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Tableau "Mobilizes" Visualization

With Vizable, its new mobile-first offering for data visualization and analysis, Tableau says it's targeting "people who don't yet know that they, too, can see and understand their data." With a number of key data integration-related improvements to its bread-and-butter visual discovery tool, Tableau is poised to become more self-serviceable for existing users as well.

Tableau Software Corp. claimed that its annual Tableau Customer Conference (TCC) in Las Vegas drew 10,000 attendees. That's about twice the number of people who attended Teradata Corp.'s annual Partners conference, which was held the same week in October. It's getting close to the 13,000 attendees IBM Corp. claims attended its own Insight conference, held the week after TCC in October. It's still a far cry, however, from the 60,000 attendees Oracle draws for OpenWorld.

Just give Tableau and TCC time.

The big news was Vizable, a free iPad-only app that Tableau says brings a mobile-first user experience (UX) -- complete with support for pinching, swiping, and dragging -- to data visualization and interactive analysis. Vizable isn't a mobile-first version of Tableau for a tablet -- or, in this case the Apple iPad; Tableau already has just such an offering. Dave Story, Tableau's vice president of mobile and strategic growth, described Vizable as something else entirely.

"[Vizable is] a mobile app for data analysis designed specifically for the most magical computing device of the decade: the tablet," Story told TCC attendees. "Vizable started with a simple question: if I have data on a tablet -- no server, no Web site, just data on a tablet -- how do I see and understand it? Well, we looked and there's just no great app for that. We decided to take all of the wisdom of Tableau and build an awesome app that lets people explore their data by touching it."

People can't literally "touch" their data, of course, but Vizable offers them the virtual equivalent. To interact with data or an explore a data set, you use the same mobile gestures you use to swipe from one cat photo to another -- or to pinch-zoom on a particularly frowny cat face.

Story used Vizable to explore a large dataset of movie titles, "zoom[ing] from over 40,000 rows down to a single record all with just my fingers and all [from] start to finish in just a few minutes."

Tableau has high hopes for Vizable. "Vizable is for people like you who know and love their data, but it's also for people who don't yet know that they, too, can see and understand their data," he said. Story promised that Vizable -- which officially launched at TCC -- would be available free of charge. "If you have an iPad, data, and questions, Vizable is for you."

"We want everyone to use Vizable so we are going to charge absolutely nothing."

Well, not everyone. Not initially, at least. At launch, Vizable is an iPad-only application. More to the point, Tableau hasn't said when -- or if -- it plans to make it available for other tablet platforms.

Better, Smarter Data Integration

Also at TCC, officials touted critical new data integration (DI) capabilities, starting with Tableau's "Data Interpreter" feature, which can automatically strip headers, footers, and other errata from spreadsheet data sets. Tableau also trumpeted a new feature called Union that simplifies and substantially automates the process of integrating data from CSV and spreadsheet files. "Union is a brand-new feature which will let me add rows to the bottom of my data source," said Roger Hau, program manager for Tableau's data prep and data integration team. Union automates the data prep and blending process, Hau explained. Previously, users would have to minimize or switch out of Tableau in order to manually prepare CSV files. Union does this automatically. It can even intelligently integrate a large collection of related spreadsheets, Hau claimed.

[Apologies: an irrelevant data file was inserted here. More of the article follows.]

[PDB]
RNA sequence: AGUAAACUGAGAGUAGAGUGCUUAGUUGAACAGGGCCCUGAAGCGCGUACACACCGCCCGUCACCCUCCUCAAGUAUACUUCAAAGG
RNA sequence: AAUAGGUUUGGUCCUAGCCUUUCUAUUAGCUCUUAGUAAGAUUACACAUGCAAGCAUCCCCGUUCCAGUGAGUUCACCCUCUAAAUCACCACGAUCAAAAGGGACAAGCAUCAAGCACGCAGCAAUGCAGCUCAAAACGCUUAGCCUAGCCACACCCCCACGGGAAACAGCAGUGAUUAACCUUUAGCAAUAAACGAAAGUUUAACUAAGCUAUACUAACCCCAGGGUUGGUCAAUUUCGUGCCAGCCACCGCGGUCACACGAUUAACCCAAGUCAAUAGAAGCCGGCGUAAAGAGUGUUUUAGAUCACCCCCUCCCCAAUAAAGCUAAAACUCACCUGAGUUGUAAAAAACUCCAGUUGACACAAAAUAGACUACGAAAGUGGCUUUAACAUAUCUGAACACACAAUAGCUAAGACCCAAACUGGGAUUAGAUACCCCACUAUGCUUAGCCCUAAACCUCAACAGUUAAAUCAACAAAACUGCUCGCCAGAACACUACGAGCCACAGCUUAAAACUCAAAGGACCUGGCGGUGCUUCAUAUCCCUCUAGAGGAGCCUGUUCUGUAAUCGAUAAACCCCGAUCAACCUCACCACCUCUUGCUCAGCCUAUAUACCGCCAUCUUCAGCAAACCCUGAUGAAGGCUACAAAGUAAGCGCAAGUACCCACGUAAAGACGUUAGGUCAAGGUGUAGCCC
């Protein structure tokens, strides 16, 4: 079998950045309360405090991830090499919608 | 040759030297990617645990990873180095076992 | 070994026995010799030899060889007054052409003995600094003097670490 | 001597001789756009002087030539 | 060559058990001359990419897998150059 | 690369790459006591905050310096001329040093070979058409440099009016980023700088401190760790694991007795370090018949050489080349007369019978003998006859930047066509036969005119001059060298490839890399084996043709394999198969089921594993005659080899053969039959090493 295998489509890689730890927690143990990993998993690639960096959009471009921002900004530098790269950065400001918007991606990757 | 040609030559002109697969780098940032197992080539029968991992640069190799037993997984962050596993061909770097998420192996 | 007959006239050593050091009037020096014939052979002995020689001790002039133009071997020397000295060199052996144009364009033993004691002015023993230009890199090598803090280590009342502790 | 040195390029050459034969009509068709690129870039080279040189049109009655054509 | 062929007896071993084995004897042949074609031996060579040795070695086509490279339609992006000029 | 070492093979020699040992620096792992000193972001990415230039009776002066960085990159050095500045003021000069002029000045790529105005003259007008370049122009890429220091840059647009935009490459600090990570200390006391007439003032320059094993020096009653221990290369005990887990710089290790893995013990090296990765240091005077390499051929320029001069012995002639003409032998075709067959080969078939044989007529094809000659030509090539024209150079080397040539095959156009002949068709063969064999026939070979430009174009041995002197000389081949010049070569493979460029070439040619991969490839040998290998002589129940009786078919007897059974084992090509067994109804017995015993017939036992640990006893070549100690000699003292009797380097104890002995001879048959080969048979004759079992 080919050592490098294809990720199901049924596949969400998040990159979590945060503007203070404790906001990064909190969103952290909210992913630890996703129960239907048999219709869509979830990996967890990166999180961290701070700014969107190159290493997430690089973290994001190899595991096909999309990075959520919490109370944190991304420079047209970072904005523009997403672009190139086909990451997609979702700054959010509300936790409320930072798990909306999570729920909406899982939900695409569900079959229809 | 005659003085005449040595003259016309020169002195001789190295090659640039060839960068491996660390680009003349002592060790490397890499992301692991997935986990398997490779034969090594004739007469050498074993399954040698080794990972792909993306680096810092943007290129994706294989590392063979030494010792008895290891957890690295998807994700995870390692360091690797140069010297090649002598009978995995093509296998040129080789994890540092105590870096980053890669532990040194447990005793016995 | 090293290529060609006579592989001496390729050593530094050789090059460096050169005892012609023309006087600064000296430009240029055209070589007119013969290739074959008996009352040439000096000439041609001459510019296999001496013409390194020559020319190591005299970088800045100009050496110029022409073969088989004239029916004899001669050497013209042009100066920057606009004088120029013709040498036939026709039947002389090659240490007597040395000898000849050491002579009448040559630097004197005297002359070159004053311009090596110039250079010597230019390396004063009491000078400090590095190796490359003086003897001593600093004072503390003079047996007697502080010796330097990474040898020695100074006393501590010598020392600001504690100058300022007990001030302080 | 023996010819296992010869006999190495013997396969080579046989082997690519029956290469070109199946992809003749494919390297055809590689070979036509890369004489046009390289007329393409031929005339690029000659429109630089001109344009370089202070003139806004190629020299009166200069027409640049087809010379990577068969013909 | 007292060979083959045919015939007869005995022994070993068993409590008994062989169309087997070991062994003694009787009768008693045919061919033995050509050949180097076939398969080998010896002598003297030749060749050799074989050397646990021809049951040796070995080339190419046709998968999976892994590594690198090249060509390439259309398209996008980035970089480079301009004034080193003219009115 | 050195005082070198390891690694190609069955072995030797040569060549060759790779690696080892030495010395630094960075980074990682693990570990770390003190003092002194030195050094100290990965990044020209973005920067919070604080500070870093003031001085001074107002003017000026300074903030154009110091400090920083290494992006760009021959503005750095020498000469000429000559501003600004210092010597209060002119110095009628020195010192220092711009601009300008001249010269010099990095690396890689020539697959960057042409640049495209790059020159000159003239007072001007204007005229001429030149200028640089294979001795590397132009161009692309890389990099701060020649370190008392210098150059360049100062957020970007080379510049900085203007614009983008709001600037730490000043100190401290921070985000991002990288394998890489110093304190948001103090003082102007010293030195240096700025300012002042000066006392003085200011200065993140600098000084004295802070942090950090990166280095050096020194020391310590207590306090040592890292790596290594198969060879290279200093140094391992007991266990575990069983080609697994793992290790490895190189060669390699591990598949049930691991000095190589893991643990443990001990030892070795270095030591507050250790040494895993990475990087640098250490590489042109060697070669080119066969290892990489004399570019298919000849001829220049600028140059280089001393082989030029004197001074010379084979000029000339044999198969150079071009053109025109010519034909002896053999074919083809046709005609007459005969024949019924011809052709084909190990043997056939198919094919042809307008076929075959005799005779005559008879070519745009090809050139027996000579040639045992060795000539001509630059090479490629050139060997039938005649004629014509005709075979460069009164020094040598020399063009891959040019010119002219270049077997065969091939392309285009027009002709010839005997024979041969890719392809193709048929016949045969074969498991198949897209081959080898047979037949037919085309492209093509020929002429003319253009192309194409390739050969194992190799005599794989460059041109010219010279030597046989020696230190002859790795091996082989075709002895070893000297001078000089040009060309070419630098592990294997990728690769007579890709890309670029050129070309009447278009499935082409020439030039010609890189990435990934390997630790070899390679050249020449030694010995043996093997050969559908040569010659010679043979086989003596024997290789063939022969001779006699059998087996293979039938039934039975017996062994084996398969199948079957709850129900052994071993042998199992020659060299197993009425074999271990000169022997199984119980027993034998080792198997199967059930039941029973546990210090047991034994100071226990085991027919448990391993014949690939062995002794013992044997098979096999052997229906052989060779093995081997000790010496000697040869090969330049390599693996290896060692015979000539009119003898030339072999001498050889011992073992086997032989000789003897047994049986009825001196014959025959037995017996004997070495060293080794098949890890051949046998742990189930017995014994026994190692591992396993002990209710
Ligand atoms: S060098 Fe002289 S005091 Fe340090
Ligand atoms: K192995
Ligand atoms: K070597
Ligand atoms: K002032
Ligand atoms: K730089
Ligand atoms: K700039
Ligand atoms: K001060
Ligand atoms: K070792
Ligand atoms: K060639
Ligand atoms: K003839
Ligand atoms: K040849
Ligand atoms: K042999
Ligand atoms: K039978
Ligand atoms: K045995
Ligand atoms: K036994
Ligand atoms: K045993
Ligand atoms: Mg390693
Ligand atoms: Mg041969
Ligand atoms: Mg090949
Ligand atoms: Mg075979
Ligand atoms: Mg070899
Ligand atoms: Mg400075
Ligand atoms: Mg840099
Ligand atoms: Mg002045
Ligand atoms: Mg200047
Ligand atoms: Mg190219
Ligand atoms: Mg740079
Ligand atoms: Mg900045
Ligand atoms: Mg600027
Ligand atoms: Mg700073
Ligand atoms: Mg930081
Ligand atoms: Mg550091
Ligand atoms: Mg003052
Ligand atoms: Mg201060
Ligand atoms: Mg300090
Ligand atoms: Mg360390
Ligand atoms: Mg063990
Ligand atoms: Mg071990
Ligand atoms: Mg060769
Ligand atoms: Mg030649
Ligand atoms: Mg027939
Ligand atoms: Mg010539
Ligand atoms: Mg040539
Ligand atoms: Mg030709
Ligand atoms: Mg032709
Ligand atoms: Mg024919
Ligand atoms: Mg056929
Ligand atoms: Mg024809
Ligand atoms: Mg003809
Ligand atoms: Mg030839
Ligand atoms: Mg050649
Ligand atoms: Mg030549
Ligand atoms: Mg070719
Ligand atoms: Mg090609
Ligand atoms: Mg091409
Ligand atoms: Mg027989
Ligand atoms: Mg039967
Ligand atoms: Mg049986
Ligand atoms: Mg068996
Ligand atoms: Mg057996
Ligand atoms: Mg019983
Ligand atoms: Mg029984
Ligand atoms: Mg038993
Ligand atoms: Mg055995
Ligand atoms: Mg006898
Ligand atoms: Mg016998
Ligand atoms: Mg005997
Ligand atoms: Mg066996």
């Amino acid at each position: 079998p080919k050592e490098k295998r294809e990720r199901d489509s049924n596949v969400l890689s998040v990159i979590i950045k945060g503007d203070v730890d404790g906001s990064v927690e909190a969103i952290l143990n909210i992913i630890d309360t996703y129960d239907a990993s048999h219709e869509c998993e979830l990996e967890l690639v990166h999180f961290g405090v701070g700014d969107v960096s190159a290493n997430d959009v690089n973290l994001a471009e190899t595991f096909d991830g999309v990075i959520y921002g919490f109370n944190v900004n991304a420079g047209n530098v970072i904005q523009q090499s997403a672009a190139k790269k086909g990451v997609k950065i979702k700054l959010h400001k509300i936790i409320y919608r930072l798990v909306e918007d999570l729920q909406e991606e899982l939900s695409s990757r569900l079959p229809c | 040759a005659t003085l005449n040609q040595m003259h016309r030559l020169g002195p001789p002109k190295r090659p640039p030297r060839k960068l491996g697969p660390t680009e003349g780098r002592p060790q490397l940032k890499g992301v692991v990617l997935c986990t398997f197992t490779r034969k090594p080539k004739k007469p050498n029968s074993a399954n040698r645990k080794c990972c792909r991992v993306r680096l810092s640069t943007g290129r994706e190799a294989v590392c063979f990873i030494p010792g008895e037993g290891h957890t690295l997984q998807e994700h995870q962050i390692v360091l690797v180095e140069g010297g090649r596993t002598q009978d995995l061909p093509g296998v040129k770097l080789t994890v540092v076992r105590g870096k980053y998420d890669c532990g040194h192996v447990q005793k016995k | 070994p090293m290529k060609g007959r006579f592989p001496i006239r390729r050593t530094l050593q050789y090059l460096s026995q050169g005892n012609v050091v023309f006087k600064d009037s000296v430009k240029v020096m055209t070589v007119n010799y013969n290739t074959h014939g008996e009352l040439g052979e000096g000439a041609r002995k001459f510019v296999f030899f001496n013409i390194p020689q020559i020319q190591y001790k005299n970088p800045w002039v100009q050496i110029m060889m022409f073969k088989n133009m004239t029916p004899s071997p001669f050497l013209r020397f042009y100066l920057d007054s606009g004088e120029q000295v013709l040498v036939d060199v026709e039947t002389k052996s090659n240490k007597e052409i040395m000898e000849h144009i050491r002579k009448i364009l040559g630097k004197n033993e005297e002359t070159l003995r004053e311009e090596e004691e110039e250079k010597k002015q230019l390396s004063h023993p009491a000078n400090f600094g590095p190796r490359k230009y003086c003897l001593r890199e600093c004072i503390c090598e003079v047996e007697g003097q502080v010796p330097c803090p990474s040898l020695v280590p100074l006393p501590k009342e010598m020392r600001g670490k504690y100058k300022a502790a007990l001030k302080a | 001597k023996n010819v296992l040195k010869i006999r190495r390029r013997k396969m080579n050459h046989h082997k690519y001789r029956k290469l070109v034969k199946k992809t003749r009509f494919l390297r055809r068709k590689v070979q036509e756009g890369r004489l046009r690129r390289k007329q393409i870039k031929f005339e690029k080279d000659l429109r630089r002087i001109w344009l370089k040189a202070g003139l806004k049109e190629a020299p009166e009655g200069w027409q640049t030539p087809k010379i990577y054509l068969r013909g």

"Wouldn't it be nice if Tableau just automatically included all of my CSVs in a union? We're going to give you the ability to customize your Union. Through this dialog [box feature], I have the ability to tell Tableau to include all files matching a particular pattern," he explained.

Arguably the biggest DI-related news at TCC was Tableau's support for cross-database joins. This is exactly what it sounds like: a federated query capability, similar to what data federation (or data virtualization) technology does.

"Union makes it easier than ever to piece back together the data that's been split across multiple [CSV] files and multiple tables, but what are you going to do when your data is split across multiple databases?" Hau asked. "Before … I'd have to ask IT to build me a data warehouse just to join those two databases, but now Tableau is giving me the ability to [join data from multiple sources].

Federated query is still a somewhat controversial concept, thanks in part to the excesses of past implementations. (In its first incarnation, data federation -- and, especially, federated query -- was marketed as an alternative to, even a replacement for, a data warehouse.) Tableau seems comfortable with the concept, however, and no less comfortable with how it has implemented it.

About the Author

Stephen Swoyer is a technology writer with 20 years of experience. His writing has focused on business intelligence, data warehousing, and analytics for almost 15 years. Swoyer has an abiding interest in tech, but he’s particularly intrigued by the thorny people and process problems technology vendors never, ever want to talk about. You can contact him at evets@alwaysbedisrupting.com.


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